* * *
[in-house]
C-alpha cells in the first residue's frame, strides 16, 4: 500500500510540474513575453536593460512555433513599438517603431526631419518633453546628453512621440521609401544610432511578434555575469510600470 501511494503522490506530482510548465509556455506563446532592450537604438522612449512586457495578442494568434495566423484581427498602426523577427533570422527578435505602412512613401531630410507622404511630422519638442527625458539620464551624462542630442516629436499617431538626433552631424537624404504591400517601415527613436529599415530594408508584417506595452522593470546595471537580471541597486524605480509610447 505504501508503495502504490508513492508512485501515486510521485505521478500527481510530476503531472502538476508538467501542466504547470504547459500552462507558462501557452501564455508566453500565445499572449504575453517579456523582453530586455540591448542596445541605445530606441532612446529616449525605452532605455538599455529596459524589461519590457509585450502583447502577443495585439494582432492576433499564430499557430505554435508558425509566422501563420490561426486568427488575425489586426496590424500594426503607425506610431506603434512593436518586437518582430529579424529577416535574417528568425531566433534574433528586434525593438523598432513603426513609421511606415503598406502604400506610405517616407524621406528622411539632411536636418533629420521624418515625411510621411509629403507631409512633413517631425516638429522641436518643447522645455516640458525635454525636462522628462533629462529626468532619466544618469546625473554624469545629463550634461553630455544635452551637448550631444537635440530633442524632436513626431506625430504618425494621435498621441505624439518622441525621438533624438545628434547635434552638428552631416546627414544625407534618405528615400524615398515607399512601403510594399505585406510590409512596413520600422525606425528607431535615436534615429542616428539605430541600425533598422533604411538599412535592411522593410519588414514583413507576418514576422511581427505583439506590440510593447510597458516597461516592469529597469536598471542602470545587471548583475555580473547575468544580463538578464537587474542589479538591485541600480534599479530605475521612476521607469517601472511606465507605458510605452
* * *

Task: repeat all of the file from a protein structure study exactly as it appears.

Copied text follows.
[in-house]
C-alpha cells in the first residue's frame, strides 16, 4: 500500500510540474513575453536593460512555433513599438517603431526631419518633453546628453512621440521609401544610432511578434555575469510600470 501511494503522490506530482510548465509556455506563446532592450537604438522612449512586457495578442494568434495566423484581427498602426523577427533570422527578435505602412512613401531630410507622404511630422519638442527625458539620464551624462542630442516629436499617431538626433552631424537624404504591400517601415527613436529599415530594408508584417506595452522593470546595471537580471541597486524605480509610447 505504501508503495502504490508513492508512485501515486510521485505521478500527481510530476503531472502538476508538467501542466504547470504547459500552462507558462501557452501564455508566453500565445499572449504575453517579456523582453530586455540591448542596445541605445530606441532612446529616449525605452532605455538599455529596459524589461519590457509585450502583447502577443495585439494582432492576433499564430499557430505554435508558425509566422501563420490561426486568427488575425489586426496590424500594426503607425506610431506603434512593436518586437518582430529579424529577416535574417528568425531566433534574433528586434525593438523598432513603426513609421511606415503598406502604400506610405517616407524621406528622411539632411536636418533629420521624418515625411510621411509629403507631409512633413517631425516638429522641436518643447522645455516640458525635454525636462522628462533629462529626468532619466544618469546625473554624469545629463550634461553630455544635452551637448550631444537635440530633442524632436513626431506625430504618425494621435498621441505624439518622441525621438533624438545628434547635434552638428552631416546627414544625407534618405528615400524615398515607399512601403510594399505585406510590409512596413520600422525606425528607431535615436534615429542616428539605430541600425533598422533604411538599412535592411522593410519588414514583413507576418514576422511581427505583439506590440510593447510597458516597461516592469529597469536598471542602470545587471548583475555580473547575468544580463538578464537587474542589479538591485541600480534599479530605475521612476521607469517601472511606465507605458510605452